Don't blame the global financial crisis. The Australian art market has performed poorly over the last decade - but there is plenty of growth potential.
According to a new study, a small portion of a site can yield thousands of objects, adding up to millions of dollars.
Researchers have found a way to reduce light damage to artworks by up to 47% by optimising LEDs to prevent light from being absorbed by the artwork.
What does Hockey's auction record for a living artist mean beyond the art market?
When artists destroy their works, it's usually to express their disdain for critics, dealers and curators. But does this get lost in the attention, hype and money that follows?
An algorithm named AICAN has been 'taught' the entire canon of Western art history – and now produces, titles and sells works of its own.
South Africa's government reneged on opportunities to cement artist Gerard Sekoto's legacy.
Salvator Mundi is the most expensive painting ever to be sold. It remains to be seen who bought it and where it will be kept.
Sales of antiquities legally excavated are just as ethically problematic as those likely looted.
His rise was just as swift as his fall. To mark the painter's 100th birthday, an art historian explores the forces – cultural, political and personal – that created a polarizing legacy.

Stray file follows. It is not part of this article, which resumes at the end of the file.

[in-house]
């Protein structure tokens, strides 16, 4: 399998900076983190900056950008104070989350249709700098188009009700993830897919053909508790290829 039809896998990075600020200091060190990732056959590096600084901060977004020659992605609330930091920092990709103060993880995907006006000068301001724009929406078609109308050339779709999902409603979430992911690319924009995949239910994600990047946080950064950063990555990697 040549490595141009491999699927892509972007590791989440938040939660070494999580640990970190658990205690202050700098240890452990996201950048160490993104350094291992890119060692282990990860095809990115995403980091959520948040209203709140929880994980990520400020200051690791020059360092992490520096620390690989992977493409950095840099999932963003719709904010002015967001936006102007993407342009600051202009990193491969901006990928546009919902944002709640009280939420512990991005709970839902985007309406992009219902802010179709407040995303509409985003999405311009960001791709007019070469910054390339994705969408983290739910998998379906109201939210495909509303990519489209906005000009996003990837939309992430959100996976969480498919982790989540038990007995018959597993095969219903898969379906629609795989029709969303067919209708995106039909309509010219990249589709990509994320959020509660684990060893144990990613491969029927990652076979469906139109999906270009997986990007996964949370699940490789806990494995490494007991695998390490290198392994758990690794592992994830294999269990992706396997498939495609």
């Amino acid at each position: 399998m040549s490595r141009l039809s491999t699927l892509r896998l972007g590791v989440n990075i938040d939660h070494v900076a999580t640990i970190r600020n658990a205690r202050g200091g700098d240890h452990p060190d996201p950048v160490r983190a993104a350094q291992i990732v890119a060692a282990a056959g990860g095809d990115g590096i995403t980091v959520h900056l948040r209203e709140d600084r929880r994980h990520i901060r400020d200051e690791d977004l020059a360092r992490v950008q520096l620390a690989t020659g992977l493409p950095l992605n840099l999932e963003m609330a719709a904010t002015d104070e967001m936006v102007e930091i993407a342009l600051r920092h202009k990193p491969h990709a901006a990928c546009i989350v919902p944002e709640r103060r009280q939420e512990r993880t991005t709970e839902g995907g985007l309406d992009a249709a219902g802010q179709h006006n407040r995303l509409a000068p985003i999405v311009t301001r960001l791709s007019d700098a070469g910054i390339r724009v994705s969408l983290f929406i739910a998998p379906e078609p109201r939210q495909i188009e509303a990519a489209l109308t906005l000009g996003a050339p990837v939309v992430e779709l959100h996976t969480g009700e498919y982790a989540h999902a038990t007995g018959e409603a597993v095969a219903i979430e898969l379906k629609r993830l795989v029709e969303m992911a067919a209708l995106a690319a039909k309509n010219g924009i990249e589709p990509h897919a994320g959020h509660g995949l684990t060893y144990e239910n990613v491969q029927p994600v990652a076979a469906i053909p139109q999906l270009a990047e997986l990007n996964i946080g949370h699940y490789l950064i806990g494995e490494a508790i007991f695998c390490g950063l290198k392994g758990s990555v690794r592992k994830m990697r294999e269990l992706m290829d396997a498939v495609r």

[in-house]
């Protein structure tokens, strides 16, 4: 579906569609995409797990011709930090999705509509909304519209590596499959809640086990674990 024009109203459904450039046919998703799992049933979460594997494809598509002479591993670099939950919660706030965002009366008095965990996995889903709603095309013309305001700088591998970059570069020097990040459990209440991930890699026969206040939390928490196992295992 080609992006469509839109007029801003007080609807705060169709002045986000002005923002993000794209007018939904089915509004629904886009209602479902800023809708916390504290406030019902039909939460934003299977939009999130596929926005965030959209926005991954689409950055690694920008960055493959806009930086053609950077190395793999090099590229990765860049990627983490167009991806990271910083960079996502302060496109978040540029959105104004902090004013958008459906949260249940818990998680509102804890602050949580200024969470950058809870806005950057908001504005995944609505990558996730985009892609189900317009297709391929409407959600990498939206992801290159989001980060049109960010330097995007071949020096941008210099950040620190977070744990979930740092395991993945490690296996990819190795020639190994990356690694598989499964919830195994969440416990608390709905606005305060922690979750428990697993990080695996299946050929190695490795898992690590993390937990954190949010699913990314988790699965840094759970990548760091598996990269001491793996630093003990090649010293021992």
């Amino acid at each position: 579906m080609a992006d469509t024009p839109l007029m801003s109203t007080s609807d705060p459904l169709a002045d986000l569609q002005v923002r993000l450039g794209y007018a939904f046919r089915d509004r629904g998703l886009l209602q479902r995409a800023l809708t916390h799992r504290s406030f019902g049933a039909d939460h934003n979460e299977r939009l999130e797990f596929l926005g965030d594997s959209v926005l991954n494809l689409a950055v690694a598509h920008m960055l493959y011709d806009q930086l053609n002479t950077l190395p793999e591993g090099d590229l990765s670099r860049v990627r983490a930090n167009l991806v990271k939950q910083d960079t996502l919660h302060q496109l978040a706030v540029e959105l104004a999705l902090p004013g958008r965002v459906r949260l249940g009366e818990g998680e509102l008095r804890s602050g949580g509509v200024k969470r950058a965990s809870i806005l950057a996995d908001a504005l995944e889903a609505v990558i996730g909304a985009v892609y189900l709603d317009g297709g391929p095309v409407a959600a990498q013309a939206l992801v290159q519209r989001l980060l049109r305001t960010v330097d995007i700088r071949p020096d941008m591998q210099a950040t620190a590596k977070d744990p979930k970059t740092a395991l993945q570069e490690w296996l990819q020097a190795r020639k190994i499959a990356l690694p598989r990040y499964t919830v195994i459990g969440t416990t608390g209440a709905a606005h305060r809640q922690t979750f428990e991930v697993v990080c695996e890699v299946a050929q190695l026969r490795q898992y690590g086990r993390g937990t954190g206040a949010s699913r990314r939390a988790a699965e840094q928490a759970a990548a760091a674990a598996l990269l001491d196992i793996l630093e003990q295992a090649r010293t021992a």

Rose Skinner opened her Perth gallery in 1958. But her contribution to the art world has been skimmed in Christopher Heathcote's recent look at Australia's early art market.
Art events should encourage us to spark new thinking outside of our cloistered world, but Berlin risks being lost in technological navel gazing.
Profit estimates have ranged from $4 million to $7 billion. But with the Paris attacks costing only $10,000, does a number even matter?
Does it matter that money plays such a big role in festivals like Cannes?
The Melbourne Art Fair's steadfast refusal to move with the times was a factor in its surprise demise.
What, exactly, was going on at the Knoedler Gallery in the years leading up to a forgery indictment?
Could Picasso's sculptures become the most sought-after pieces of the artist's oeuvre?
Many think that the ideal museum should be removed from the vicissitudes of the market. This is an illusion.
If you’ve seen recent films like Woman in Gold and Monument Men, you’d think Americans are at the forefront of returning Nazi-looted art. They're not.
Over the last nine years, more money has been spent on Picasso than on any other artist. How much does Picasso's granddaughter stand to earn? And why are some in the art world concerned?